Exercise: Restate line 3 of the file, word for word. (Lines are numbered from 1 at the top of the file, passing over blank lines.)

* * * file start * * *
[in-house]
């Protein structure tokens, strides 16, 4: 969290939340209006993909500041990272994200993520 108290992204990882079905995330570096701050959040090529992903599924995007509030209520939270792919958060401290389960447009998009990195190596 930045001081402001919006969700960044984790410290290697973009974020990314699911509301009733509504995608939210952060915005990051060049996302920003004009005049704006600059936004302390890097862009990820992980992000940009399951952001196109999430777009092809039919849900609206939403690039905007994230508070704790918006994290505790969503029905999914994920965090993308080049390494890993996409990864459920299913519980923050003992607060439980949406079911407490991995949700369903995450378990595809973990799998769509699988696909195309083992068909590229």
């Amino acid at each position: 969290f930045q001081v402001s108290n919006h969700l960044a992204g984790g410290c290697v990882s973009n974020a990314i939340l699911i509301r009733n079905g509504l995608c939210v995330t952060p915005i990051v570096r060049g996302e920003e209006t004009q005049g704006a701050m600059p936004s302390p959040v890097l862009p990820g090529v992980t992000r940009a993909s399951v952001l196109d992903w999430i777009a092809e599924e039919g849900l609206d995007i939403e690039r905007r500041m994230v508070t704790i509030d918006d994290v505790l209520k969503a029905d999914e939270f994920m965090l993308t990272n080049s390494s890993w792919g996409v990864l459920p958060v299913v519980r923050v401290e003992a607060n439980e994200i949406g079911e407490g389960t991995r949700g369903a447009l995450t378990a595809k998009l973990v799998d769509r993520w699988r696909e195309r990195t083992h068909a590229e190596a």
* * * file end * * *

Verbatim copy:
């Amino acid at each position: 969290f930045q001081v402001s108290n919006h969700l960044a992204g984790g410290c290697v990882s973009n974020a990314i939340l699911i509301r009733n079905g509504l995608c939210v995330t952060p915005i990051v570096r060049g996302e920003e209006t004009q005049g704006a701050m600059p936004s302390p959040v890097l862009p990820g090529v992980t992000r940009a993909s399951v952001l196109d992903w999430i777009a092809e599924e039919g849900l609206d995007i939403e690039r905007r500041m994230v508070t704790i509030d918006d994290v505790l209520k969503a029905d999914e939270f994920m965090l993308t990272n080049s390494s890993w792919g996409v990864l459920p958060v299913v519980r923050v401290e003992a607060n439980e994200i949406g079911e407490g389960t991995r949700g369903a447009l995450t378990a595809k998009l973990v799998d769509r993520w699988r696909e195309r990195t083992h068909a590229e190596a």